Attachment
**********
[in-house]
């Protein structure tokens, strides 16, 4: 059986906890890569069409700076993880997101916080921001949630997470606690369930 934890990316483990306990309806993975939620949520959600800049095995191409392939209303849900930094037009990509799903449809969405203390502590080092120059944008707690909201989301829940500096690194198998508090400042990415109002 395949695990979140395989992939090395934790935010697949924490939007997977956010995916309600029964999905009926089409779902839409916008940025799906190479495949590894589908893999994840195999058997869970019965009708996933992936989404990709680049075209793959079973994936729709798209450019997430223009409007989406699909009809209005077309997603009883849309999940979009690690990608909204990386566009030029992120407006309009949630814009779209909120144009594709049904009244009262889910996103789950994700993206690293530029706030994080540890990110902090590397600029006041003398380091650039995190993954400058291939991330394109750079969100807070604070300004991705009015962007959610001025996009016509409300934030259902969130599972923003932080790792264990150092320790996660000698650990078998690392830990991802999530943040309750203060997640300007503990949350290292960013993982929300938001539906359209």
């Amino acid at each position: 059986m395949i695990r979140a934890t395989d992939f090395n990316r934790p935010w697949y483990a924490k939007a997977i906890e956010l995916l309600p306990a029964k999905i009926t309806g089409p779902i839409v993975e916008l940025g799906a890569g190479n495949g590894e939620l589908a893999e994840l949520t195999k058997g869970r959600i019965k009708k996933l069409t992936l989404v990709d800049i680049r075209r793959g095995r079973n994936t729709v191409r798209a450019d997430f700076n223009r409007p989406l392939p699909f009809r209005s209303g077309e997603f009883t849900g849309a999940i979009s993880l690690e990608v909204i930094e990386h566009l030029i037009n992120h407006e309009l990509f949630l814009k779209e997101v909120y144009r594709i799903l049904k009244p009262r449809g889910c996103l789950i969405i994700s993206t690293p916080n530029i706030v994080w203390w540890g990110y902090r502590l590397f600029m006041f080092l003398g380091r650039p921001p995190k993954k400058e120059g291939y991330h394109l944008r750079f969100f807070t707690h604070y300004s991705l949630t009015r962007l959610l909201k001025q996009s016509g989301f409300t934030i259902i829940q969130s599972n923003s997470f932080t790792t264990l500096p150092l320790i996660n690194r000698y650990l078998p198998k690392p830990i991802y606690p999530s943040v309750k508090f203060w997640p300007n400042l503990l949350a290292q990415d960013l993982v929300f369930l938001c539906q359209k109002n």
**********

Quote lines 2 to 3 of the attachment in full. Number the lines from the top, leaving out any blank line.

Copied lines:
């Protein structure tokens, strides 16, 4: 059986906890890569069409700076993880997101916080921001949630997470606690369930 934890990316483990306990309806993975939620949520959600800049095995191409392939209303849900930094037009990509799903449809969405203390502590080092120059944008707690909201989301829940500096690194198998508090400042990415109002 395949695990979140395989992939090395934790935010697949924490939007997977956010995916309600029964999905009926089409779902839409916008940025799906190479495949590894589908893999994840195999058997869970019965009708996933992936989404990709680049075209793959079973994936729709798209450019997430223009409007989406699909009809209005077309997603009883849309999940979009690690990608909204990386566009030029992120407006309009949630814009779209909120144009594709049904009244009262889910996103789950994700993206690293530029706030994080540890990110902090590397600029006041003398380091650039995190993954400058291939991330394109750079969100807070604070300004991705009015962007959610001025996009016509409300934030259902969130599972923003932080790792264990150092320790996660000698650990078998690392830990991802999530943040309750203060997640300007503990949350290292960013993982929300938001539906359209």
């Amino acid at each position: 059986m395949i695990r979140a934890t395989d992939f090395n990316r934790p935010w697949y483990a924490k939007a997977i906890e956010l995916l309600p306990a029964k999905i009926t309806g089409p779902i839409v993975e916008l940025g799906a890569g190479n495949g590894e939620l589908a893999e994840l949520t195999k058997g869970r959600i019965k009708k996933l069409t992936l989404v990709d800049i680049r075209r793959g095995r079973n994936t729709v191409r798209a450019d997430f700076n223009r409007p989406l392939p699909f009809r209005s209303g077309e997603f009883t849900g849309a999940i979009s993880l690690e990608v909204i930094e990386h566009l030029i037009n992120h407006e309009l990509f949630l814009k779209e997101v909120y144009r594709i799903l049904k009244p009262r449809g889910c996103l789950i969405i994700s993206t690293p916080n530029i706030v994080w203390w540890g990110y902090r502590l590397f600029m006041f080092l003398g380091r650039p921001p995190k993954k400058e120059g291939y991330h394109l944008r750079f969100f807070t707690h604070y300004s991705l949630t009015r962007l959610l909201k001025q996009s016509g989301f409300t934030i259902i829940q969130s599972n923003s997470f932080t790792t264990l500096p150092l320790i996660n690194r000698y650990l078998p198998k690392p830990i991802y606690p999530s943040v309750k508090f203060w997640p300007n400042l503990l949350a290292q990415d960013l993982v929300f369930l938001c539906q359209k109002n």